Back in the Dominican Republic—Day One

There’s something about that first glimpse of a palm tree, that first smell of the air, the initial shock of feeling warmth in the middle of the winter that tells you you’re back in the tropics. It hit me today as I walked off the plane at the Santiago airport. I’m back in the Dominican Republic, back in cigar country.

I’ll be spending the week here in and around Santiago, where most premium Dominican cigars are made. This is the busiest cigar capital in the world.

I'm traveling with Michael Moretti, the manager of Cigar Aficionado Online, and we were met at the airport by Gene Arganese, owner of the Arganese cigar brand. We were off to a late start—a huge snowstorm had been forecast to hit the New York City area, and with flashbacks of the Chicago Big Smoke and many trips back from Miami that were spoiled by snowstorms, I switched us from the 6 am flight out of JFK to the later flight. Perfect planning, careful what happened? The apocalyptic snow every weatherman promised we would have turned out to be about an inch of slush, so it was a wasted effort. We missed our time in the Arganese fields, but we made up for it with dinner. (And we’ll adjust our schedule later.)

We headed to Gene's house here in Santiago, not far from the city center. We sat down to a hearty meal of soup, rare steak and rice, which I washed down with a frosty Presidente beer. Gene is a friendly guy who is new to the cigar business. He’s been smoking cigars since college (he recently turned 40) and after doing well in real estate he decided he wanted to give cigars a try. His hobby has turned serious—he bought a house in the Dominican Republic, he has a new factory, tobacco fields, tobacco warehousing—and he’s interested in making a great cigar. “That’s what motivates me,” he said. “Anybody in the world can make a standard cigar, but you gotta do something different. I didn’t come into this business just to build an average cigar.”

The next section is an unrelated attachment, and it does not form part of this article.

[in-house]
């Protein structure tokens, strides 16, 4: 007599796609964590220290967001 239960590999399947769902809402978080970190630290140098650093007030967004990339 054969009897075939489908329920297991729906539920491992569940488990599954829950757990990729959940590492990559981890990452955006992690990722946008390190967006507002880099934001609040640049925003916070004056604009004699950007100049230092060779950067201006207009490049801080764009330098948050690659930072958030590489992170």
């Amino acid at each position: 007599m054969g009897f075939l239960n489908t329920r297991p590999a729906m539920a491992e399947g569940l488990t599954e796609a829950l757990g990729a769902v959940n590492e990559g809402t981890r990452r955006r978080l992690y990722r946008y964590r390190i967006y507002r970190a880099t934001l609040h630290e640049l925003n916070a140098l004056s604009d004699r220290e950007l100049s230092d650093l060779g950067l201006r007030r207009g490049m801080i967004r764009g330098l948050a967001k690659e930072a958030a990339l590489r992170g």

Gene has surrounded himself with experienced cigar people, and he showed Michael and I three new cigars he’s working on. We tried them all, and each was fairly strong. There was a Churchill made with Ecuador wrapper that I really enjoyed, an Ecuador robusto that I found a bit linear and a real spicy maduro robusto that should please those who like a very strong cigar. Take a look at this video of our post-dinner smoking session.

Later, we checked into the Gran Almirante, which will be our home for the next few days. Waiting for the elevator I bumped into Larry Palombo, the former president of US Cigar Sales Inc., who now buys tobacco for Altadis. I said hello—I’m sure we’ll meet up later in the week—and headed upstairs. It’s the start of a long week. Tomorrow we’re heading out to tobacco fields and factories to get a first-hand look at what’s going on here in cigar country.
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